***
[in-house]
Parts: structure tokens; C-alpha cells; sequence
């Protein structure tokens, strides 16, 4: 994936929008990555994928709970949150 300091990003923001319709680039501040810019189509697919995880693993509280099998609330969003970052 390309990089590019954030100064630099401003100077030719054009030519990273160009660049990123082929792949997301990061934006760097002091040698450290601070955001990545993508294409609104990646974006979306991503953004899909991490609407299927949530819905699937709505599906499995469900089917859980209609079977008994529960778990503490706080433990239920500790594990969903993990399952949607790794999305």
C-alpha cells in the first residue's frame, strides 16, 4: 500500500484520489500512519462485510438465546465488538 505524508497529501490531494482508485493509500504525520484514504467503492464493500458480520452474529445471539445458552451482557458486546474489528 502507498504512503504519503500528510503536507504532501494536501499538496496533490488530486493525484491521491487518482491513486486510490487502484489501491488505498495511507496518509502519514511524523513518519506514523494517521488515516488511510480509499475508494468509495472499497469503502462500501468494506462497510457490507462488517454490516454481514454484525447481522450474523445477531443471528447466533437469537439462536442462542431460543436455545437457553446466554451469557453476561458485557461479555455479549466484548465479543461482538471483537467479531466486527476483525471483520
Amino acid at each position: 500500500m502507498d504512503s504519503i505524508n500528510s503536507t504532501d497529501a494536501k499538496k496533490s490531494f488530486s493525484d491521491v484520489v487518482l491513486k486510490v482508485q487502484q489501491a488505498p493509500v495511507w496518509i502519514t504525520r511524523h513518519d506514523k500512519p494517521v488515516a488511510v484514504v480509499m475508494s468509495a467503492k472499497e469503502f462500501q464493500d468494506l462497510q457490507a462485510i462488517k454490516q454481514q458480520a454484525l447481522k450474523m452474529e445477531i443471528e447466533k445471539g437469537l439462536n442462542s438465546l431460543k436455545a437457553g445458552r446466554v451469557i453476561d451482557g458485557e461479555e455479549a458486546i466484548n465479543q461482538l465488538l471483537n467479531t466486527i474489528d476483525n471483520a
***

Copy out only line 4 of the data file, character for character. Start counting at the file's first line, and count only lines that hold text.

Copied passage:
C-alpha cells in the first residue's frame, strides 16, 4: 500500500484520489500512519462485510438465546465488538 505524508497529501490531494482508485493509500504525520484514504467503492464493500458480520452474529445471539445458552451482557458486546474489528 502507498504512503504519503500528510503536507504532501494536501499538496496533490488530486493525484491521491487518482491513486486510490487502484489501491488505498495511507496518509502519514511524523513518519506514523494517521488515516488511510480509499475508494468509495472499497469503502462500501468494506462497510457490507462488517454490516454481514454484525447481522450474523445477531443471528447466533437469537439462536442462542431460543436455545437457553446466554451469557453476561458485557461479555455479549466484548465479543461482538471483537467479531466486527476483525471483520